Orioles' wild run gains more speed Palmeiro, Becker lead offense, Mussina tames Mariners in 7-4 win

Wild-card deficit only 7

Streaks: five in a row, 14 of 15, past 11 at home

July 25, 1998|By Joe Strauss | Joe Strauss,SUN STAFF

Trapped within the high beams of a runaway bandwagon, the Seattle Mariners learned last night how terrifying the downtown intersection of Salary Drive and Wild-Card Way can be.

Pending free-agent first baseman Rafael Palmeiro's two home runs combined with four RBIs from increasingly visible right fielder Rich Becker and 7 2/3 solid innings from Mike Mussina pushed the Orioles to a 7-4 win before 48,148 at Camden Yards. The Orioles drew within seven games of the wild card-leading Boston Red Sox.

It may now be time to believe. The Orioles, winners five in a row and 11 straight at Camden Yards, are within a whisper's distance of enjoying the identical situation that confronted them in 1996, when they earned the wild card and rolled to the American League Championship Series. That year, they languished six games behind the wild card on Aug. 3. Should they pick up another game on the Red Sox in the next eight games, they will duplicate the situation.

"Coming out of the break, I don't think anybody expected to win 14 out of 15," Mussina said. "We were hoping to play better. We've made up 8 1/2 games [on Boston] in 15 games. We didn't expect to do that, and I don't think we could have.

Now we're in a position we wanted to be in from the beginning."

Palmeiro's homers -- he now has 33 -- in consecutive at-bats off Mariners starter Bill Swift (9-6) broke ties of 2-2 and 3-3. His second, with Jeff Reboulet at first, cleared the right-field scoreboard and landed an estimated 418 feet away, becoming the 19th shot in Camden Yards history to land on Eutaw Street between the park and the B&O warehouse. Palmeiro has four of the blasts, most of any player.

The timing of his recent power surge has been more important than the volume. It was only Wednesday night that Palmeiro provided a sudden victory with a two-out, two-strike home run to beat the Oakland Athletics.

Palmeiro has five home runs in his last seven games but that hardly equals his most concentrated run of the season -- four homers in four days June 28-July 2. The Mariners remember him for beating them on consecutive days June 1 and 2.

Testifying to Palmeiro's consistency is the fact that last night marked his first multi-homer game this season. It was the 19th of his career.

"We know we can win now. Things are going our way. We want to keep on going. We're picking up as a team. Let's keep it going," Palmeiro said.

Last week, Palmeiro said the Orioles needed to claw within six games of the Red Sox by month's end. Reminded of the prediction, he said, "We'll be there."

As for last night, Mariners shortstop Alex Rodriguez said, "Two guys beat us tonight -- Palmeiro and Becker."

Becker contributed his first home run as an Oriole -- a two-run shot in the second inning to force a 2-2 game against Swift. He singled in the fourth inning then settled for a two-run bases-loaded double in the seventh when what appeared to be a grand slam was instead ruled a double.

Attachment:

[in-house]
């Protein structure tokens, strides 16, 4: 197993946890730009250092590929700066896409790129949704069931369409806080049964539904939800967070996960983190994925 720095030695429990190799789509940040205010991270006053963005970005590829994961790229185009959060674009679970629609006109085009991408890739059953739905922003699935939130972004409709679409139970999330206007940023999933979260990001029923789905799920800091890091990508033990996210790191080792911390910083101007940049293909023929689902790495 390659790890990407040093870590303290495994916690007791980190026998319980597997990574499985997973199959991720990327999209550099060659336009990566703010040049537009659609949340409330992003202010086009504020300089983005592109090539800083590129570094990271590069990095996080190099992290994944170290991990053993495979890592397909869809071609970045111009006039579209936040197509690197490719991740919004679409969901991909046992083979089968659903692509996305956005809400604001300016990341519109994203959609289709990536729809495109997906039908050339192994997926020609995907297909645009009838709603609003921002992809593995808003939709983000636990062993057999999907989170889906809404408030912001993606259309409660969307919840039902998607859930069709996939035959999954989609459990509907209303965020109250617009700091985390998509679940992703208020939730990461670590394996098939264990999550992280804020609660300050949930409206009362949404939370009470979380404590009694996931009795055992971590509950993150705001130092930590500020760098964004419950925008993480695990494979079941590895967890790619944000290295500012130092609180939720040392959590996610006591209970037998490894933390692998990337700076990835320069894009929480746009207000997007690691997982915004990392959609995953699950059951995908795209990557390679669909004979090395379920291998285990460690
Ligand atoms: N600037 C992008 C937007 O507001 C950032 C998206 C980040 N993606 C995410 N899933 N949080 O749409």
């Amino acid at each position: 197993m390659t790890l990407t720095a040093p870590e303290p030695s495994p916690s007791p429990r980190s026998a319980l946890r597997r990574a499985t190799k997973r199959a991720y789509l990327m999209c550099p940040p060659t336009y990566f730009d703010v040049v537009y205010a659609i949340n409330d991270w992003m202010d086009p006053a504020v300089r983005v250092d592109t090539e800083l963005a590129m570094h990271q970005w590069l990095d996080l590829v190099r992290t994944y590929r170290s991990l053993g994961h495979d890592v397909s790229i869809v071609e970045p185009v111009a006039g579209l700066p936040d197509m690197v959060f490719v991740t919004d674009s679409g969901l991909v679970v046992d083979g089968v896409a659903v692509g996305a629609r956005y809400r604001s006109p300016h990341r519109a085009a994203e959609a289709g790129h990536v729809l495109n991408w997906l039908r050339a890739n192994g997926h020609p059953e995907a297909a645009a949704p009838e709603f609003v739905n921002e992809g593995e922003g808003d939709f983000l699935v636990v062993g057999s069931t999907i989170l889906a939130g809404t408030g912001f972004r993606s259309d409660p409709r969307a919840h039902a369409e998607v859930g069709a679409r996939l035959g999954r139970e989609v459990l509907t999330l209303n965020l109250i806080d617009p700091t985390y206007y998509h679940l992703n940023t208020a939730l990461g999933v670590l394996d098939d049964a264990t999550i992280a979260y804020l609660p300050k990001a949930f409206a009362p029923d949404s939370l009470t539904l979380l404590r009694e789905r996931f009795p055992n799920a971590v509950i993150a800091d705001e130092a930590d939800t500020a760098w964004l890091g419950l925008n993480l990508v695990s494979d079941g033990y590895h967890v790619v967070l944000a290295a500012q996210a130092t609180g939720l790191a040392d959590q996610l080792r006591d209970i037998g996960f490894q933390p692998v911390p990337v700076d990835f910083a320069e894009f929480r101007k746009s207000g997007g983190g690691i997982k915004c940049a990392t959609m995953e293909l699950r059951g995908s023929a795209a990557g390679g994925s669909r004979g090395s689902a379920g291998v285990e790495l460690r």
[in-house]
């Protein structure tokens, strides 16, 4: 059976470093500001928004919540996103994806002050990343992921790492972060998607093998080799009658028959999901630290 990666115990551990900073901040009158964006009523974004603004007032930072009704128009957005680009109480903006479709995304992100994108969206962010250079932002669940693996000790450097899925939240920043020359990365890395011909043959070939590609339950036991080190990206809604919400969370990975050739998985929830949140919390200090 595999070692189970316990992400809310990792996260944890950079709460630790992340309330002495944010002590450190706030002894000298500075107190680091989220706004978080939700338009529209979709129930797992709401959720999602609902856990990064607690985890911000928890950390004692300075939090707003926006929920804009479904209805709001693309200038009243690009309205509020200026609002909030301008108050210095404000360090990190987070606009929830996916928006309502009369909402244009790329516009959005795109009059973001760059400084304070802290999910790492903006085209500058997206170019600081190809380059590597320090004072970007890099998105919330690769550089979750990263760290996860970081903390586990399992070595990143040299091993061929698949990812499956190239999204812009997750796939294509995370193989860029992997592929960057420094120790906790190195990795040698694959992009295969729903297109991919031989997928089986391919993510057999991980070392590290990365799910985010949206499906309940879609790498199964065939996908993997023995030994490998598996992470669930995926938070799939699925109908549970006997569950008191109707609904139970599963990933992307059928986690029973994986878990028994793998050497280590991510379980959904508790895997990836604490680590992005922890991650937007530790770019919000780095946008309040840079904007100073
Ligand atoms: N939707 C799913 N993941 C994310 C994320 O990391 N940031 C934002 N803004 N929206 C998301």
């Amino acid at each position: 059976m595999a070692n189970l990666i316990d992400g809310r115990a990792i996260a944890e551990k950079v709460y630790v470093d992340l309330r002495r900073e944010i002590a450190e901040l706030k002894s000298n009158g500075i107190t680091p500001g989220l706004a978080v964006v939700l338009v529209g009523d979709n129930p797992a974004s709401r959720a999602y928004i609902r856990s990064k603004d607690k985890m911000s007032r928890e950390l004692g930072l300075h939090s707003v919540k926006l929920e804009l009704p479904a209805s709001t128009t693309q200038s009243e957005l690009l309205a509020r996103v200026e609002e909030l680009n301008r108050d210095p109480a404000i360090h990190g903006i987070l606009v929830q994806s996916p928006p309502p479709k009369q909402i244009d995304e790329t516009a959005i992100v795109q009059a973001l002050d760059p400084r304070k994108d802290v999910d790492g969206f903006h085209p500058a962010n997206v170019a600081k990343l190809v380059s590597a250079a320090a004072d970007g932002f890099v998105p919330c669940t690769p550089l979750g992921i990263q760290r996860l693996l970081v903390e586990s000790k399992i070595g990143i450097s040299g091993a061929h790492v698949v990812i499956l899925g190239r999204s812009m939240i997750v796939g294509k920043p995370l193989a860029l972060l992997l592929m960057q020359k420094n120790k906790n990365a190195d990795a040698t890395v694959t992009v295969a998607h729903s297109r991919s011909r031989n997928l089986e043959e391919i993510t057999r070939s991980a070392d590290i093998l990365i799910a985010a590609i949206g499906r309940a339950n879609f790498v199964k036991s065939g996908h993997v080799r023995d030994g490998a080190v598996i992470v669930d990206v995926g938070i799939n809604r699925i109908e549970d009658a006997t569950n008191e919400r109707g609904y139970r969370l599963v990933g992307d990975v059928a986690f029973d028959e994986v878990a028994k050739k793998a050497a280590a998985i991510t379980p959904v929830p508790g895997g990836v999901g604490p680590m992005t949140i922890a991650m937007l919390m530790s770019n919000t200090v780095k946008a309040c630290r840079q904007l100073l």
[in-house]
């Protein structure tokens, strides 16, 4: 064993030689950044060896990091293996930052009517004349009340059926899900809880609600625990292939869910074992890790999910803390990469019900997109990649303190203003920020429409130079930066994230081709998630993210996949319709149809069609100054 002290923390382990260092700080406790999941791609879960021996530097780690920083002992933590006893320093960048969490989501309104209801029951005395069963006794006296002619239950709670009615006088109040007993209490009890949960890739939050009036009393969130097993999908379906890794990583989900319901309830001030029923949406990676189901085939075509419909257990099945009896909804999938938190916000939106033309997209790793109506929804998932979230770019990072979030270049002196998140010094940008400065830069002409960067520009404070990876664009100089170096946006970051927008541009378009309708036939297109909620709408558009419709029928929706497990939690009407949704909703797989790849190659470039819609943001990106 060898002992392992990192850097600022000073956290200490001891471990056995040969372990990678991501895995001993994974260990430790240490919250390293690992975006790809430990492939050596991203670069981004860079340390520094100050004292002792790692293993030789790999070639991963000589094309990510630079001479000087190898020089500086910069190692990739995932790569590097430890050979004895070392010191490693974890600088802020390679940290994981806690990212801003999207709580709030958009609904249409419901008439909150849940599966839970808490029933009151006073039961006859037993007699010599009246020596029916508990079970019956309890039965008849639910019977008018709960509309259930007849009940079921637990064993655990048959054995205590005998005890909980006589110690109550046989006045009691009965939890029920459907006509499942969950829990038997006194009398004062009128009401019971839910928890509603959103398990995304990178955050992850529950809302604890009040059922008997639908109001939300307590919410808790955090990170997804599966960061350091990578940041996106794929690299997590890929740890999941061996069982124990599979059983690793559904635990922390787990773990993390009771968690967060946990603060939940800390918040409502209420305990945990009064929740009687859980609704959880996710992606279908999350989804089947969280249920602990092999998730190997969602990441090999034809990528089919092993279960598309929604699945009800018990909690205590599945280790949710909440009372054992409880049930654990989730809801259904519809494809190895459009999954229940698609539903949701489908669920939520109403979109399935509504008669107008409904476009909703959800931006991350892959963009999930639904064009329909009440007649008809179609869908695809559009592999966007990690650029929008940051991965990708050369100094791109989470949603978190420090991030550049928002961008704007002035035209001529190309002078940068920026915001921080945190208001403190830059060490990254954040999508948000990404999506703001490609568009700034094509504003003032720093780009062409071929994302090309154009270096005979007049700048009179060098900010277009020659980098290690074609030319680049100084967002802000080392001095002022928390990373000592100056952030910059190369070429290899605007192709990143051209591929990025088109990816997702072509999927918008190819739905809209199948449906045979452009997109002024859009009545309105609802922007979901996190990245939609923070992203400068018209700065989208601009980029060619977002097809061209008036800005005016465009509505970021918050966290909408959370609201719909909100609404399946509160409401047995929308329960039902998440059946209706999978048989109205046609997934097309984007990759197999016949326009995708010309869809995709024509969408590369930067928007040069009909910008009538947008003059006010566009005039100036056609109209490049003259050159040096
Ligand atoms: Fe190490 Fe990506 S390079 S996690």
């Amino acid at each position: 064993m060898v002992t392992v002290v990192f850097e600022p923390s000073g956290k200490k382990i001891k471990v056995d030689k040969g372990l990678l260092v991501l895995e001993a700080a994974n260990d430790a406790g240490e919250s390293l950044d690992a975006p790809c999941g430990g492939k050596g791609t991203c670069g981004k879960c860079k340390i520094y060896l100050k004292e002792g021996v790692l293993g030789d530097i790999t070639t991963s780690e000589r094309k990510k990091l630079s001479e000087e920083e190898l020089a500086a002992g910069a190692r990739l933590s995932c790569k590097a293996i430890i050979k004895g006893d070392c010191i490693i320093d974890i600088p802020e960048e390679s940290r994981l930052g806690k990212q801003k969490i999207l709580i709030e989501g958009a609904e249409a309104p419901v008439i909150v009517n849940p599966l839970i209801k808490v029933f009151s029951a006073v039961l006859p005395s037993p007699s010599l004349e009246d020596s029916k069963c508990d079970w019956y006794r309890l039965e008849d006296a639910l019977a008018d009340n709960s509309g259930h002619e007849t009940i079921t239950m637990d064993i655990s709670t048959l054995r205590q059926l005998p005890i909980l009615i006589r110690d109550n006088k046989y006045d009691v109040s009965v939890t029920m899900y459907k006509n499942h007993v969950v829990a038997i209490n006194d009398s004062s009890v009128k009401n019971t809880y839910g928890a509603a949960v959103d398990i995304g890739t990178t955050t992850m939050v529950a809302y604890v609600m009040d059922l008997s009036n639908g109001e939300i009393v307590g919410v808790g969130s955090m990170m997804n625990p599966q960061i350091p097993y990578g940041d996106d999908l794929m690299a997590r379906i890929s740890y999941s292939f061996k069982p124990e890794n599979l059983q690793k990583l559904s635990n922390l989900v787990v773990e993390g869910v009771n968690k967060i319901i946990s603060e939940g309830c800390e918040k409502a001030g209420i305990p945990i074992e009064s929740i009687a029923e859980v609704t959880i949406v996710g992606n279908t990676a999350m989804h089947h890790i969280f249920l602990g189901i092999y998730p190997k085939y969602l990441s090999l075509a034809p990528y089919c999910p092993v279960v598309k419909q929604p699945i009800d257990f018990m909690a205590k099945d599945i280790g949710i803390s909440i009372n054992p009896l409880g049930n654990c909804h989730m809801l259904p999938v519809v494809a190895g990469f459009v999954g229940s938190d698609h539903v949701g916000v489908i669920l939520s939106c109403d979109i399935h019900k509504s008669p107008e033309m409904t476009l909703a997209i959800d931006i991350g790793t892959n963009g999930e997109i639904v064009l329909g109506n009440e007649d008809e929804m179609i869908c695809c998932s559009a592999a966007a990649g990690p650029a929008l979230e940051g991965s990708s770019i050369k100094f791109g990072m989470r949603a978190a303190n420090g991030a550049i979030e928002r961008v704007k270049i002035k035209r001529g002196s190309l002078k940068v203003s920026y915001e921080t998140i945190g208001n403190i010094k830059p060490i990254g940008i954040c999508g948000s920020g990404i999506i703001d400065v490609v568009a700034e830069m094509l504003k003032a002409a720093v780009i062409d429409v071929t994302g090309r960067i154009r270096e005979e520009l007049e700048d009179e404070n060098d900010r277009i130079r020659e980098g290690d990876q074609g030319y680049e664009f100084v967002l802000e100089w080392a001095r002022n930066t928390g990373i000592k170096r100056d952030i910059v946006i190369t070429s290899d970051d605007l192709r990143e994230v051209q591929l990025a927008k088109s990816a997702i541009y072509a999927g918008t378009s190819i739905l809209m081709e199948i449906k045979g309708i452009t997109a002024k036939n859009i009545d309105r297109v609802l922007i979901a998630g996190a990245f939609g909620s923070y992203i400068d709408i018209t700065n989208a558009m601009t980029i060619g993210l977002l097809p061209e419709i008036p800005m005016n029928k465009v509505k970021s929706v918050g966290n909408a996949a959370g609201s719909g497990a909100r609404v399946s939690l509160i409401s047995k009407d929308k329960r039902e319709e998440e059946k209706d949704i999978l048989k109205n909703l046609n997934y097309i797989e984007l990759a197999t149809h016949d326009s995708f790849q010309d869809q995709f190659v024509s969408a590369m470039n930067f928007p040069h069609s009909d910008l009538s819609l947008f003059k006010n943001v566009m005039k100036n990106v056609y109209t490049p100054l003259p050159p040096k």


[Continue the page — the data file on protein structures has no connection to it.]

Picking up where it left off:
His timing was impeccable. The night before the Orioles traded away Joe Carter to clarify a muddled outfield situation. Becker now platoons against right-handed pitching barely a month after being released by the New York Mets.

"By them trading Joe away it freed up a little more time for me. The more you play, the better a player you'll develop into," Becker said.

A month ago a pall covered this clubhouse. It has now been replaced by a tangible sense of momentum visible to anyone in the opposite dugout. "It seems like they feel they're going to win. It's good for them and hardly good for us. They're playing with confidence," said Mariners catcher John Marzano, who homered against Mussina in the fifth inning to force a 3-3 tie.

BTC According to Mussina, the biggest danger would be to become satisfied.

"I think -- I hope -- we really appreciate what it's like to be in this situation that we don't get lackadaisical going out there on a daily basis just because we've won this many games in a couple weeks," said Mussina. "We were so bad for long stretches of the first half that that's really hard. I hope we don't take any game lightly. And the way things seem around here, we want to go out every day and show we're a lot better that what we did in the past. For two-plus weeks we've done that."

This is the best stretch by any Orioles team since 1982, Cal Ripken's rookie season, when they made a belated and unsuccessful push at the Milwaukee Brewers by winning 17 of 18.

They now have a winning record for the first time since May 14, the night Mussina crumbled after being struck in the face by Sandy Alomar's line drive, so Mussina speaks knowingly of taking nothing for granted. Last night was his 10th start since returning from the incident. Now 8-5, he has pitched comfortably for only the last five.

"You have to pound him into the ground," said Rodriguez. "You can't let him catch a breather."

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